Strange Times Special 6: Ran Away With a Nun
|William Akers||May 1, 2019|
Next week, the good folks at Harper Voyager will release my debut mystery novel, Westside, upon the world. I wanted to ask you one more time to preorder it today.
Preorder numbers will affect the publisher’s marketing budget for the book, they will affect press attention, they will affect bestseller numbers. If you dig this newsletter, preorder a copy of the book that inspired it. If you do so before Tuesday, respond to this email and I’ll sign you up for a year’s premium subscription to Strange Times, gratis.
As thanks, I’ve typed up an all-time bizarre New York Times story encountered in the research for Westside. It has absolutely nothing to do with the book, which is why it is so perfectly Strange Times.
From the New York Times of February 8, 1893, comes this rollocking tale of either a scoundrel who abducted a nun or a loving young couple torn apart by the Church. There’s no way of knowing who is in the right, but we are surely all grateful for the cameo by the strapping porter, Alphonse.
Auguste Simon, a little Frenchman employed as a professional nurse at the French Hospital in West Thirty-fourth Street, has created a stir in French circles in New-York, if not elsewhere, by carrying off a nun.
The French Hospital is under the charge of the order of Sisters of Charity known as the Marianites of the Holy Cross, whose parent house is in France. Among the nine sisters at the institution was the Soeur Anasthashie, a young Frenchwoman twenty-two years of age, whose worldly name was Rosalie Damourette, who came out from France a few years ago to join the order here. She was of a volatile disposition, quite attractive, and was not happy with her lot, which was one of exacting duty rather than of pleasure.
She found a ready sympathizer in Simon, the male nurse, with whom she had many conferences during their attendance upon the hospital patients, and at last it was arranged that both should leave the institution, with the view on her part of renouncing her vows and re-entering the world. Matrimony was agreed upon, and Simon handed in his resignation to President Joseph Thoran of the Hospital Association, and went forth on Jan. 27 to prepare a home for his bride. He secured a room at 508 Sixth Avenue and, having succeeded in obtaining the release of his affianced from the hospital at the early hour of 5 o’clock on the morning of Jan. 28, he went there with her to dwell.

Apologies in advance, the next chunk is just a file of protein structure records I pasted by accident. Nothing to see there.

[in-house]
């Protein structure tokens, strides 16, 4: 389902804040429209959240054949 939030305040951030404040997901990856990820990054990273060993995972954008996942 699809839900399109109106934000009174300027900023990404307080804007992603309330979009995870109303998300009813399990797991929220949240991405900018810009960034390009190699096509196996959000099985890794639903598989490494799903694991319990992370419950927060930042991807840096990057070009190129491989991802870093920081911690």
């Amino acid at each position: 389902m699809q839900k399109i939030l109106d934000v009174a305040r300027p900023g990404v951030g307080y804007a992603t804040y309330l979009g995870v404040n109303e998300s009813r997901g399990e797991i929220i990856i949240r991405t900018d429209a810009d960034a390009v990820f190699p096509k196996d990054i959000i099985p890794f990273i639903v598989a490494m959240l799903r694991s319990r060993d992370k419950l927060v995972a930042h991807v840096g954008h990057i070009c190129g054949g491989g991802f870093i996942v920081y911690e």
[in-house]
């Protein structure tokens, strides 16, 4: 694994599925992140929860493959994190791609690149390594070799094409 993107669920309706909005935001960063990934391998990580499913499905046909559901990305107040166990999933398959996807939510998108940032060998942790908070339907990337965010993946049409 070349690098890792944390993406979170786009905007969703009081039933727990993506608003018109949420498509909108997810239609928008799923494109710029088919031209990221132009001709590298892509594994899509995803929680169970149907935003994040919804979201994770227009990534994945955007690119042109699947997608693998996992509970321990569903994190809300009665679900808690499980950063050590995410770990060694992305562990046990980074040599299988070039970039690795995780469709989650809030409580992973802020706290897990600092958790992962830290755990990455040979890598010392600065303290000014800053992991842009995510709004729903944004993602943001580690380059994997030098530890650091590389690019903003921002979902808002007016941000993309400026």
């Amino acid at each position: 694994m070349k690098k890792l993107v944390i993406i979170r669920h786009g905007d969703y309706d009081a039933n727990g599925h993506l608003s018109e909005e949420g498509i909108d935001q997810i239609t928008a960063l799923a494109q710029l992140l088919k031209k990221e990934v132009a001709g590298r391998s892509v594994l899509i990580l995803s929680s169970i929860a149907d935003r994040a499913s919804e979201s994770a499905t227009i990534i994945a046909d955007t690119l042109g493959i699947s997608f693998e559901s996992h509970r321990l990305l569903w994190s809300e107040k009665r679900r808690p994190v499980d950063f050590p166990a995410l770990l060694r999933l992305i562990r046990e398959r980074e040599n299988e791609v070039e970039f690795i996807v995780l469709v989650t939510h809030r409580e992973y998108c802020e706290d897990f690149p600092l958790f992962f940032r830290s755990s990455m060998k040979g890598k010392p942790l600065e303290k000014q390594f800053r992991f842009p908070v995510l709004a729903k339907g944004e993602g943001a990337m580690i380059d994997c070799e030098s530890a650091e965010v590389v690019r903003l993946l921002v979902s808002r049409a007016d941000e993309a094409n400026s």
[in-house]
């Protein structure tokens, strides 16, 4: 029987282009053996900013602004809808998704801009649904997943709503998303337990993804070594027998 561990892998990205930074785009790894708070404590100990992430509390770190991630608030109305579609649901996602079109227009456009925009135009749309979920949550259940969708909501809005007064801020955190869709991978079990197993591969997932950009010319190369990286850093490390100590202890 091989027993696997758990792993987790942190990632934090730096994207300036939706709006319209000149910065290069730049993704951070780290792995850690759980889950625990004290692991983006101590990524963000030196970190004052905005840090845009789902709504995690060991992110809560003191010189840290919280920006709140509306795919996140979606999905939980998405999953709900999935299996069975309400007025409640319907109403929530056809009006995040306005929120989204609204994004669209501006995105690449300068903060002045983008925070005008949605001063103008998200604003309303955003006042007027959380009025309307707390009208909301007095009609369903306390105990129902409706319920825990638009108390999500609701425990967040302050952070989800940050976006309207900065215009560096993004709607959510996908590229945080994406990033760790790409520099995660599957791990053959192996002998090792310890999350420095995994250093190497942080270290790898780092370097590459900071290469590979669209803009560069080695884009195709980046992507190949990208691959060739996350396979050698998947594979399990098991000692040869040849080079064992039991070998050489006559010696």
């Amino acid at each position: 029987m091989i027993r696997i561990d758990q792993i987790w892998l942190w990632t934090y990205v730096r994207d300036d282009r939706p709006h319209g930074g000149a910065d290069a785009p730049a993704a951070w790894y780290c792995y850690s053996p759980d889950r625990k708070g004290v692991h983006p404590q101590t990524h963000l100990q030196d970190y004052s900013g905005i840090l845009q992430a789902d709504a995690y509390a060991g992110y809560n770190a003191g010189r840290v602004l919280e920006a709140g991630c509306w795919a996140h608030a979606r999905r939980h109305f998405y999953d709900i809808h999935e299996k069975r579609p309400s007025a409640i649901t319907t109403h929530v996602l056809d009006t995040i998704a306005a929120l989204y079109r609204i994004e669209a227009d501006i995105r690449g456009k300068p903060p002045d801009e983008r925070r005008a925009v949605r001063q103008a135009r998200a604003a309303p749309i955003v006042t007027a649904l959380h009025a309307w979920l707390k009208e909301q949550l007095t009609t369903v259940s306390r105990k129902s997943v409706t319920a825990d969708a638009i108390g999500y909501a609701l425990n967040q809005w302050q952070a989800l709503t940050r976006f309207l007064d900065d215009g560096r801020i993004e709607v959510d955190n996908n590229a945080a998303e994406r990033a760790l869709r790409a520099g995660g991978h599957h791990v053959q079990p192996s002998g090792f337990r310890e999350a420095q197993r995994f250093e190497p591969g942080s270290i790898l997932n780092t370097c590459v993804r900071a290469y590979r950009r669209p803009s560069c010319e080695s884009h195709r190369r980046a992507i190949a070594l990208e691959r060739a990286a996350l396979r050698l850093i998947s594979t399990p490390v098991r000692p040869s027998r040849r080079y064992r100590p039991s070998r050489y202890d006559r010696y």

Simon introduced the young woman to his landlady, Mme. Nagel, as his wife. The marriage ceremony was fixed for last Saturday, but there came an interruption. President Thoran procured the services of a detective and discovered the whereabouts of the missing couple. The young woman was amenable to discipline, and went without question back to the hospital, while Simon was arrested and locked up on a charge of procuring money from one of the inmates of the hospital on false pretenses. The charge was not pressed, however, and, on being set free, Simon went to the hospital to demand the release of his wife, as he termed her.
His demand was refused by the Mother Superior, who instead called in a strapping porter named Alphonse, who gave Simon a beating and finally threw him out of doors. Simon appealed to the law and procured the services of Lawyer Mathot of 291 Broadway to bring three actions, viz, habeas corpus proceedings to obtain his wife’s release, a charge of assault against the Mother Superior, and a charge of false imprisonment against President Thoran.
Such is the story told by Simon and his lawyer. President Thoran, however, and the Mother Superior tell a different story. They say that Simon betrayed an innocent girl and that he is a villain who came to the hospital last March from France with good recommendations. He was a good nurse and up to the time of inducing the Soeur Anasthasie to elope with him had conducted himself well. The young woman, said President Thoran, had been sent home to France to her parents, sailing last Saturday on the steamer La Gascogne, and was now out of reach of the influence of Simon, who had a wife and children in France.
Simon is a fairly good-looking young man of about thirty years.